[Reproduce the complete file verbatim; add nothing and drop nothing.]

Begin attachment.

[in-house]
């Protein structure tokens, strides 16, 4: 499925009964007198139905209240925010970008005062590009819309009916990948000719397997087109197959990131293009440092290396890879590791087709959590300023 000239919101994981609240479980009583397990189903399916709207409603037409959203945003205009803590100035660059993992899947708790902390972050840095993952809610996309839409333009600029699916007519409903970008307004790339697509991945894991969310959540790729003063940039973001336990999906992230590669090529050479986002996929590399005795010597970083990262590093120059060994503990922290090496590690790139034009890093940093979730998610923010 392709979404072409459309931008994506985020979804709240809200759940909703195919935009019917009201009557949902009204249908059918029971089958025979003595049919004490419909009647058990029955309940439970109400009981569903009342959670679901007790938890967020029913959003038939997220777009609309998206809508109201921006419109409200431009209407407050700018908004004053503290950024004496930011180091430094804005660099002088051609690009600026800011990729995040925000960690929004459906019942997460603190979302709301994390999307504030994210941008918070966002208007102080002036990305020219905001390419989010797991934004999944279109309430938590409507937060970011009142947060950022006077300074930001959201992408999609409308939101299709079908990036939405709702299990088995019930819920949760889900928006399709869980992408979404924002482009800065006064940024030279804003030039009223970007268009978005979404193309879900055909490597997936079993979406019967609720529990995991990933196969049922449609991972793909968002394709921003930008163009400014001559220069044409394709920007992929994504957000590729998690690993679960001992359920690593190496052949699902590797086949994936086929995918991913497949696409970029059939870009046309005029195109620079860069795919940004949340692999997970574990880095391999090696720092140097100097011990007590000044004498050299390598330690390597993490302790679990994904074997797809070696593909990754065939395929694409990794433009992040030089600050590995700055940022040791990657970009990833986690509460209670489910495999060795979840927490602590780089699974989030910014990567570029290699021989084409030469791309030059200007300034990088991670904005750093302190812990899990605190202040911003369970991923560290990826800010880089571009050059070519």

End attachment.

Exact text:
[in-house]
């Protein structure tokens, strides 16, 4: 499925009964007198139905209240925010970008005062590009819309009916990948000719397997087109197959990131293009440092290396890879590791087709959590300023 000239919101994981609240479980009583397990189903399916709207409603037409959203945003205009803590100035660059993992899947708790902390972050840095993952809610996309839409333009600029699916007519409903970008307004790339697509991945894991969310959540790729003063940039973001336990999906992230590669090529050479986002996929590399005795010597970083990262590093120059060994503990922290090496590690790139034009890093940093979730998610923010 392709979404072409459309931008994506985020979804709240809200759940909703195919935009019917009201009557949902009204249908059918029971089958025979003595049919004490419909009647058990029955309940439970109400009981569903009342959670679901007790938890967020029913959003038939997220777009609309998206809508109201921006419109409200431009209407407050700018908004004053503290950024004496930011180091430094804005660099002088051609690009600026800011990729995040925000960690929004459906019942997460603190979302709301994390999307504030994210941008918070966002208007102080002036990305020219905001390419989010797991934004999944279109309430938590409507937060970011009142947060950022006077300074930001959201992408999609409308939101299709079908990036939405709702299990088995019930819920949760889900928006399709869980992408979404924002482009800065006064940024030279804003030039009223970007268009978005979404193309879900055909490597997936079993979406019967609720529990995991990933196969049922449609991972793909968002394709921003930008163009400014001559220069044409394709920007992929994504957000590729998690690993679960001992359920690593190496052949699902590797086949994936086929995918991913497949696409970029059939870009046309005029195109620079860069795919940004949340692999997970574990880095391999090696720092140097100097011990007590000044004498050299390598330690390597993490302790679990994904074997797809070696593909990754065939395929694409990794433009992040030089600050590995700055940022040791990657970009990833986690509460209670489910495999060795979840927490602590780089699974989030910014990567570029290699021989084409030469791309030059200007300034990088991670904005750093302190812990899990605190202040911003369970991923560290990826800010880089571009050059070519």